This means that you do not need your own personnel resources for permanent monitoring and incident detection. Instead, our security analysts monitor the IT infrastructure around the clock for conspicuous activity and provide immediate information when action is required. ACD is implemented entirely as an on-premise solution. If action is required, the company's internal IT is informed immediately with recommendations for action. As a managed service, ACD therefore acts as an efficient early warning system that can be used to secure networks actively, proactively and permanently. All systems within a network are always monitored - from desktop computers to cell phones and tablets to IoT devices.
3) Incident Response Readiness
To ensure a targeted response in the event of an acute cyber attack, optimal preparation for this emergency is required. The prerequisite for a company's permanent incident response readiness is therefore the development and implementation of a comprehensive cyber defense strategy. This enables companies to detect and defend against complex attacks and thus sustainably increase their security status. Companies are provided with detailed guidelines, tools and processes to respond appropriately and effectively to a security incident.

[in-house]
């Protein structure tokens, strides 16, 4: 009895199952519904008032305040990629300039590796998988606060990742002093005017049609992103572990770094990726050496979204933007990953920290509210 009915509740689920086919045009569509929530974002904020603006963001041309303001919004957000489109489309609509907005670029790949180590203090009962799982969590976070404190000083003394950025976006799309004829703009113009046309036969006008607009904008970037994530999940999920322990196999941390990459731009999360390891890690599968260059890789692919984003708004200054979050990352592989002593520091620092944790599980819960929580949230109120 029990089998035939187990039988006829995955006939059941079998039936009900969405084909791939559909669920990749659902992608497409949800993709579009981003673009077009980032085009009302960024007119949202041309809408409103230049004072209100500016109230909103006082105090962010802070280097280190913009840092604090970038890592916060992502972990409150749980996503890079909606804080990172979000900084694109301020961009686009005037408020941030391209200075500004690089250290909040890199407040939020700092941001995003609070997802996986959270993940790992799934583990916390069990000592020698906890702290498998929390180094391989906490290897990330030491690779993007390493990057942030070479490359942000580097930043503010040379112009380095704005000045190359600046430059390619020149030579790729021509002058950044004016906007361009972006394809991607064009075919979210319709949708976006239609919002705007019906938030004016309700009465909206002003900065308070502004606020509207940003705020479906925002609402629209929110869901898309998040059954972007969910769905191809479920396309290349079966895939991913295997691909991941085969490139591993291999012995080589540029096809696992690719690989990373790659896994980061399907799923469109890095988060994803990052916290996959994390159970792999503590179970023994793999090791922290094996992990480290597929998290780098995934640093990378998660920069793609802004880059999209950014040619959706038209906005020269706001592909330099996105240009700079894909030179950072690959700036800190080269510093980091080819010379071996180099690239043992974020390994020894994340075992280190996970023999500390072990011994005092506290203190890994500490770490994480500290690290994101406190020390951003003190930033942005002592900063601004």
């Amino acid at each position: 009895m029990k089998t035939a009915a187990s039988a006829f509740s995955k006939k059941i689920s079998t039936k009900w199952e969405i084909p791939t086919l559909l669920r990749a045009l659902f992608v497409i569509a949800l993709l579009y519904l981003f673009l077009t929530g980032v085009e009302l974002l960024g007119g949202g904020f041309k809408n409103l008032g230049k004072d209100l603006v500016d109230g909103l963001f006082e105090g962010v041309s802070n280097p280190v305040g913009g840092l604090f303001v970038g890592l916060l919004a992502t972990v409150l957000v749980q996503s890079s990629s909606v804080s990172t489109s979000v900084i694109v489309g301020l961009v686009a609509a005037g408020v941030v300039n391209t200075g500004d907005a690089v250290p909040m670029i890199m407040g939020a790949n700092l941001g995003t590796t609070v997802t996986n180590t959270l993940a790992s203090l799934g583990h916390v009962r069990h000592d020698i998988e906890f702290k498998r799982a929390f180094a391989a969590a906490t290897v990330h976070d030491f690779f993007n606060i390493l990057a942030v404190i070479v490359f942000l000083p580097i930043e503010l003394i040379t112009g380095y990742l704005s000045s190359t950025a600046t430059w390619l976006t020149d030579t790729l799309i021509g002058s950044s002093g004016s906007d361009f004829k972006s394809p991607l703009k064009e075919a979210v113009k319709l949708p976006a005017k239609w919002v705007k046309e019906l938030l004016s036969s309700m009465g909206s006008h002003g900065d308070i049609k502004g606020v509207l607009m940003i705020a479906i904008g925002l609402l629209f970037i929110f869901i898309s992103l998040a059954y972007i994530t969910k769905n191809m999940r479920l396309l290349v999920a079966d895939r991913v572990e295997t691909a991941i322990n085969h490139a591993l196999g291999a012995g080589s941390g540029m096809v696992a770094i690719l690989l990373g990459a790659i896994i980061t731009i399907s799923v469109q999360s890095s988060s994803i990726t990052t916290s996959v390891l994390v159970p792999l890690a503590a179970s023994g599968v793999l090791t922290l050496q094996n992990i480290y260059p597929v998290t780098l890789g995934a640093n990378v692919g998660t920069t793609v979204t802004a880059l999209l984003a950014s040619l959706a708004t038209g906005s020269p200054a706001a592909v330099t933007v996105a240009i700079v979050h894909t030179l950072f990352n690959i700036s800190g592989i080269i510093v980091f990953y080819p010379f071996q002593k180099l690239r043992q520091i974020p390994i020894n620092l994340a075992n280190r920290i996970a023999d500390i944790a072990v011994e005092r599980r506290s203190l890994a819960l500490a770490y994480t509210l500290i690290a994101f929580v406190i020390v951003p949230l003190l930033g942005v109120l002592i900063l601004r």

The threat of cyber attacks is omnipresent. Whether large corporations or SMEs, hackers effectively exploit existing security vulnerabilities to penetrate networks and systems, carry out blackmail attempts, derive data or spy on company secrets. The biggest gateway is still the "human vulnerability". With targeted manipulation, hackers can also get into complex structures with the aim of taking over the admin. Regular awareness training for all employees is recommended for reliable protection against cyber attacks. In addition to an effective incident response readiness strategy, it is essential to use tools for early attacker detection. With ACD, Allgeier secion offers such a "Managed Detection and Response" service.